Here’s an example: are you an excellent mentor who’s applying for an NSF “Professional Formation of Engineers: REvolutionizing engineering and computer science Departments” grant? Then the number of graduates you’ve helped and their recent grants, publications, and job offers could be good data to include in your application, as it provides specific evidence of your impact in changing student-oriented practices in your department.
“But,” you might be asking, “what about citations?” Though their use is pervasive in other areas of academia, citation-based metrics are not often used in grant applications. For example, citation counts for articles tend not to be included in applications for some NSF directorates, and many people agree that the journal impact factor should never be used to judge grant applications. A research group within the NIH did recently propose the Relative Citation Ratio, but the metric has got its drawbacks and doesn’t appear to actually be in use for evaluations.
Citation-based metrics don’t tell grant reviewers how your work has made a contribution to your field. Research is cited for many, many reasons, after all. And those metrics can’t be used to describe “broader impacts” upon larger society–how research is translated into practice for the benefit of humanity–because they only measure the discussion of research among scholars.
That’s where altmetrics come in. Altmetrics are data that can better illustrate the various types of impact that research might have: educational, policy, public health, technology commercialization, and more. They’re especially useful to help describe the impact of research that comes in forms other than a journal article (datasets, software, interactive websites, etc).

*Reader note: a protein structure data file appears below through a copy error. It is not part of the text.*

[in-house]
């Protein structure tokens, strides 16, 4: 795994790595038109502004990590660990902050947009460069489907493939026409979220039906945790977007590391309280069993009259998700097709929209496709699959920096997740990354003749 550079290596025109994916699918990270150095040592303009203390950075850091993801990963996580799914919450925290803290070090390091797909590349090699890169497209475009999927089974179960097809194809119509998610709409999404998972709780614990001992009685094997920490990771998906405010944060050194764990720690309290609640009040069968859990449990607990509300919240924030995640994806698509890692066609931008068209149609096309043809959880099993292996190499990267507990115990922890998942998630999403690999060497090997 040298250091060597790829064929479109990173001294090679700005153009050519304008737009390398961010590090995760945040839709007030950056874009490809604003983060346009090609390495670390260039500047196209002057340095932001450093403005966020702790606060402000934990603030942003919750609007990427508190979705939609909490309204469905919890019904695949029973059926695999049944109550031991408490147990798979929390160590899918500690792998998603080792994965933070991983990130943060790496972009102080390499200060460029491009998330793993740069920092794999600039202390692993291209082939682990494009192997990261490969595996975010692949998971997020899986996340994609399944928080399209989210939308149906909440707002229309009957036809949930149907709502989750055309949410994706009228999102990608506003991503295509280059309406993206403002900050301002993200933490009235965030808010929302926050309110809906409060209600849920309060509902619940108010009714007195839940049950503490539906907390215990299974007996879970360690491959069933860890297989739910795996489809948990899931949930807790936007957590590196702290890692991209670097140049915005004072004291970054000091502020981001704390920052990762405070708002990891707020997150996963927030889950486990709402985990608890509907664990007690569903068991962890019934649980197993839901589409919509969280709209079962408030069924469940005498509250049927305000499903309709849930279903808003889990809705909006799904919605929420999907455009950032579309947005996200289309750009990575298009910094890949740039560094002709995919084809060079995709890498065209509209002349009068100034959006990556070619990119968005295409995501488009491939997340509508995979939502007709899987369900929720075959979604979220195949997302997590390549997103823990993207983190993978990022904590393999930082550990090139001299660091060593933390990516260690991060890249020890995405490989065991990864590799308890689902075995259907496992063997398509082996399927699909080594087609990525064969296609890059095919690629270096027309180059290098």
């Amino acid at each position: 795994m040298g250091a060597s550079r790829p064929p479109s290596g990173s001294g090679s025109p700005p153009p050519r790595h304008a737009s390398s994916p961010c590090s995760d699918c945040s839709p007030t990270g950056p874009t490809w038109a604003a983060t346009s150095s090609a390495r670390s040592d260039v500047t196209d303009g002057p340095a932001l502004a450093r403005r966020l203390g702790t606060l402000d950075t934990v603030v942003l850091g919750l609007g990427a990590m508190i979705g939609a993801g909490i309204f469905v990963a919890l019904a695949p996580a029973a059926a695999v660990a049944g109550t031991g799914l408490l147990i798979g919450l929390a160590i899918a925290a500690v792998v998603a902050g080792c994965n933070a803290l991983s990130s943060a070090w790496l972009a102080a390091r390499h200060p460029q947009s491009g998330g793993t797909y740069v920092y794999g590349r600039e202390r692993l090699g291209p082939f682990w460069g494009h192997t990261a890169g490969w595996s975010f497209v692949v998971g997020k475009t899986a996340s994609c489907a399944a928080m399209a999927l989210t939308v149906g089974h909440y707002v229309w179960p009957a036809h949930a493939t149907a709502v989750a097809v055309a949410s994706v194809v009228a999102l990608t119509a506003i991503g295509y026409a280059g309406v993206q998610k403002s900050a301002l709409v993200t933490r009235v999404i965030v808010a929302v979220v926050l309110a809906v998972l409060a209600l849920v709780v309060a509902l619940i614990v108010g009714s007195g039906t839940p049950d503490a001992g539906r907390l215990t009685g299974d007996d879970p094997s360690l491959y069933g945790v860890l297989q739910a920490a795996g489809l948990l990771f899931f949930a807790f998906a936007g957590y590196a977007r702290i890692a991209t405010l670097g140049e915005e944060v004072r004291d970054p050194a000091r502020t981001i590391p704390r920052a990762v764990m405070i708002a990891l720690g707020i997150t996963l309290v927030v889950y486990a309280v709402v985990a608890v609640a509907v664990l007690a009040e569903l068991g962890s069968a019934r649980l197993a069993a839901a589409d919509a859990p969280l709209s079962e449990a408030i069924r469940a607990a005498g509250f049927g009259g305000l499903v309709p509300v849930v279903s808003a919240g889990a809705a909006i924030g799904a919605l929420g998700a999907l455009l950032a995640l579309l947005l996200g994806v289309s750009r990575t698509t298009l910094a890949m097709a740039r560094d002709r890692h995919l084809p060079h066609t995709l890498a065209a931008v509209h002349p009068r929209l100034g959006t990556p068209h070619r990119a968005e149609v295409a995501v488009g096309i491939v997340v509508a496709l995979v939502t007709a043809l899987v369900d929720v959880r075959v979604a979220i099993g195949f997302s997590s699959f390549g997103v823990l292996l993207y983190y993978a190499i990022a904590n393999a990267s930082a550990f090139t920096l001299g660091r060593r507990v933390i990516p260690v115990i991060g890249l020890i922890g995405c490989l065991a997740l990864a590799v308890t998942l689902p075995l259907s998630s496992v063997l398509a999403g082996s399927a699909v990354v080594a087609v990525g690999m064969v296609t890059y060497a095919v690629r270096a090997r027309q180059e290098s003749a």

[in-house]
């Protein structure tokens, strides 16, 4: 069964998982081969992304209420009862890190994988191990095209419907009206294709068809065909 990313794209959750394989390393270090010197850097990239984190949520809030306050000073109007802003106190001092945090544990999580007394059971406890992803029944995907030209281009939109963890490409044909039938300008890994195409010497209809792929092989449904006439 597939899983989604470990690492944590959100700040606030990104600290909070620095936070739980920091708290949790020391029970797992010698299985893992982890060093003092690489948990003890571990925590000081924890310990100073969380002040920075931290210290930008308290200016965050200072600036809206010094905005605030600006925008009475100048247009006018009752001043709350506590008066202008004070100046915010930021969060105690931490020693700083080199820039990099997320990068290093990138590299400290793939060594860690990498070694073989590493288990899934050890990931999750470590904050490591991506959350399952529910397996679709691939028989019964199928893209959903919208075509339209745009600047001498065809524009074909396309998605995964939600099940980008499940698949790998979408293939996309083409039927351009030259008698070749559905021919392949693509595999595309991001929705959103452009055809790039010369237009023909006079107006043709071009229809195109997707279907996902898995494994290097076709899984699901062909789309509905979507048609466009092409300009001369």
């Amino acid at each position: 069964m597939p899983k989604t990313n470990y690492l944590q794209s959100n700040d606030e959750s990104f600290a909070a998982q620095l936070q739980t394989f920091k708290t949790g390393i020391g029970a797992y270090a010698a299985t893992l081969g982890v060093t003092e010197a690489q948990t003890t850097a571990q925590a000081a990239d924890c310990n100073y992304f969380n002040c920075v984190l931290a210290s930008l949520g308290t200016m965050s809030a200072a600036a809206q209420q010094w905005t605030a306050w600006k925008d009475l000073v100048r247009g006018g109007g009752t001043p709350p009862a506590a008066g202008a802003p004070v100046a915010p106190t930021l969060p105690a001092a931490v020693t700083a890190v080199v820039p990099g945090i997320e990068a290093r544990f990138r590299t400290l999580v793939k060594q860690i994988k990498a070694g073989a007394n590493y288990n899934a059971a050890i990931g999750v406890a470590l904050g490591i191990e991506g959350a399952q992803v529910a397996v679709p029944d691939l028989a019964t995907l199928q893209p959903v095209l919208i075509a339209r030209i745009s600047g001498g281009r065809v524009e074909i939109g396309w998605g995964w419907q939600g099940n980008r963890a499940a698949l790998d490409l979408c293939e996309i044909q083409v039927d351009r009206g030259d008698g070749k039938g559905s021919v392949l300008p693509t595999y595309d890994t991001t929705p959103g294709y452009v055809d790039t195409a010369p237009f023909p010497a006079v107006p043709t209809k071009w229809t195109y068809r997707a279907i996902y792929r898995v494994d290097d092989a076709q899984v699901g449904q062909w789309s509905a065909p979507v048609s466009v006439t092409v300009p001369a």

Microbiologist Holly Bik told me via email,
“If you’re creating public outreach tools like blog posts or things that are often used by other scientists like software, it can be a problem because these newer outputs aren’t valued like journal articles are, and aren’t cited in the same ways. But if you have metrics for how those outputs are being reused, you can prove how valuable your work is: you can show people charts of regular website visitors, number of software citations, interesting collaborations that result, and more. Altmetrics are the only way to communicate those important but non-traditional impacts.”
And as computer scientist Noah Smith explains over on Quora,
“The only thing I can think of that’s vaguely related [to using metrics in grant applications] is providing data on how often a software package released to other researchers was downloaded or (maybe) cited as having been used. This can be taken as an indicator that the researcher can produce tools that others value.”
Noah and Holly confirm my previous point: the metrics you use must be appropriate to your goals.
What the grant guidelines won’t tell you
Grant preparation guidelines rarely give instruction on how to use metrics in your grant application; that’s a fact. The omission is intentional, and it’s for a very good reason.
As NSF Program Manager Daniel S. Katz explains, “There is a group working on gathering metrics that have proven useful for [NSF Software Infrastructure for Sustained Innovation] projects, but I’m hesitant to provide examples myself, with the fear that new proposers will read my examples and decide they are the ‘right’ ones for them to use too.”
Dan knows that it’s human nature to want to know (and use) the proven, “right” metrics (even sometimes if they’re not very applicable to one’s own work).
Be aware of this inclination and try not to succumb to it when preparing your own grant applications! Of course, knowing what others done can sometimes be useful, but it can be irrelevant equally as often.
So what metrics should you use?
There’s a lot of data out there that can be used to illustrate the many types of broader impacts and intellectual merit your work has had. That includes: your influence upon public policy, widespread use of your software in your discipline, or the fact that your articles and books are used to teach students worldwide.
In my next post, I’ll describe the time-saving tools you can use to collect this data in one place, as-it-happens. Stay tuned!